Oil rally continues, gold retreats on Yellen

Oil markets gush higher

If equity markets were showing Yellen-induced rate nerves, oil markets were not. Both Brent crude and WTI rallied impressively for the second day in a row. Although oil rallied on a much weaker US dollar on Monday, it also rallied strongly even as the US dollar rallied powerfully overnight. That suggests to me that upside momentum is building for oil prices after Friday’s month-end hiccup.

A few factors are supporting prices at the moment. The US API Crude Inventories collapsed by 7.7 million barrels overnight, pointing to a drop in official Crude Inventories and Gasoline stocks tonight as the summer driving season gets underway. The constant stream of reopening announcements in the US and the anticipated rising consumption are supportive, as are indications from Europe and the UK that inbound tourism will soon reopen to vaccinated visitors.

Oil markets are myopically focused on recoveries in the US and Europe, with OPEC+ production increases and India seemingly priced in. Oil prices will receive another boost from the first indications that India is seriously getting on top of its Covid-19 tragedy. A strong Non-Farm Payroll figure on Friday is likely to fan the recovery flames even more.

Overnight, Brent crude rose through USD68.00 a barrel on its way to a 2.70% gain to USD69.45 a barrel. WTI rose 2.55% to the top of its bullish channel at USD66.25 a barrel. Prices in Asia are unchanged with not profit-taking sellers evident, another indicator that upward momentum has materially strengthened.

Brent crude has support at USD68.00 a barrel with resistance at USD70.00 and USD71.50 a barrel. WTI has resistance at USD66.50, the top of its two-month ascending channel today. That is followed by USD68.00 a barrel. A close above USD66.50 signals further gains to USD71.00 a barrel in the weeks ahead from a technical perspective. Support is at USD64.30 a barrel and then USD63.00 a barrel.

Gold sets a bull trap

I warned yesterday that gold’s next directional move would be decided by a break of either USD1760.00 or USD1800.00 an ounce, with the price action in between, choppy, if volatile noise. To my surprise, especially with gold, I was entirely correct.

Having tested USD1799.00 an ounce in earlier trading, the Yellen rate rise comments saw gold stage an immediate retreat. Gold fell 0.85% to USD1778.509 an ounce, and no doubt breaking a few bullish hearts along the way. If nothing else, the price action overnight highlights another drum I have been beating, gold’s sensitivity to the prospect of higher US yields. Last night’s damage was done by a strengthening US dollar, just as it rose on a weaker one the day before, even as yields remained neutral. The underlying premise, though, was the prospect of higher interest rates.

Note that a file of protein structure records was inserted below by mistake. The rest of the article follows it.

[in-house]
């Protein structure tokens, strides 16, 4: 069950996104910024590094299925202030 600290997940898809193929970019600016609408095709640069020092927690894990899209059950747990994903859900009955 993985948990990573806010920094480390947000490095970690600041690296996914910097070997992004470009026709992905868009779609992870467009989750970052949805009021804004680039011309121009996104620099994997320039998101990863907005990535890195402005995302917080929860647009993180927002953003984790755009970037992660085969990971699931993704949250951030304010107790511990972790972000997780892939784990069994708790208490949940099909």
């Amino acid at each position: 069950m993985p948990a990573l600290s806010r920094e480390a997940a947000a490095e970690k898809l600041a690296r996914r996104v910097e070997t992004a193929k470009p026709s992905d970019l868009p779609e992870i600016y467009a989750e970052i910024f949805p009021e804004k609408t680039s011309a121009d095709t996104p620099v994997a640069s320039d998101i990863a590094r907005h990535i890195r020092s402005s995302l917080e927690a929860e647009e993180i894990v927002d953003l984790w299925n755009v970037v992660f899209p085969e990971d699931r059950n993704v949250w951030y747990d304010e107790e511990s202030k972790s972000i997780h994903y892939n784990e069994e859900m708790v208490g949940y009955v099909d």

With that in mind, a wise course of action is probably to either continue playing the USD1760.00 to USD1800.00 range or moving to the sidelines until Friday to wait for the post-Non-Farm’s fallout. Anything else is playing with fire.

This article is for general information purposes only. It is not investment advice or a solution to buy or sell securities. Opinions are the authors; not necessarily that of OANDA Corporation or any of its affiliates, subsidiaries, officers or directors. Leveraged trading is high risk and not suitable for all. You could lose all of your deposited funds.

Jeffrey Halley

Jeffrey Halley

Senior Market Analyst, Asia Pacific
With more than 30 years of FX experience – from spot/margin trading and NDFs through to currency options and futures – Jeffrey Halley is OANDA’s senior market analyst for Asia Pacific, responsible for providing timely and relevant macro analysis covering a wide range of asset classes. He has previously worked with leading institutions such as Saxo Capital Markets, DynexCorp Currency Portfolio Management, IG, IFX, Fimat Internationale Banque, HSBC and Barclays. A highly sought-after analyst, Jeffrey has appeared on a wide range of global news channels including Bloomberg, BBC, Reuters, CNBC, MSN, Sky TV, Channel News Asia as well as in leading print publications including the New York Times and The Wall Street Journal, among others. He was born in New Zealand and holds an MBA from the Cass Business School.
Jeffrey Halley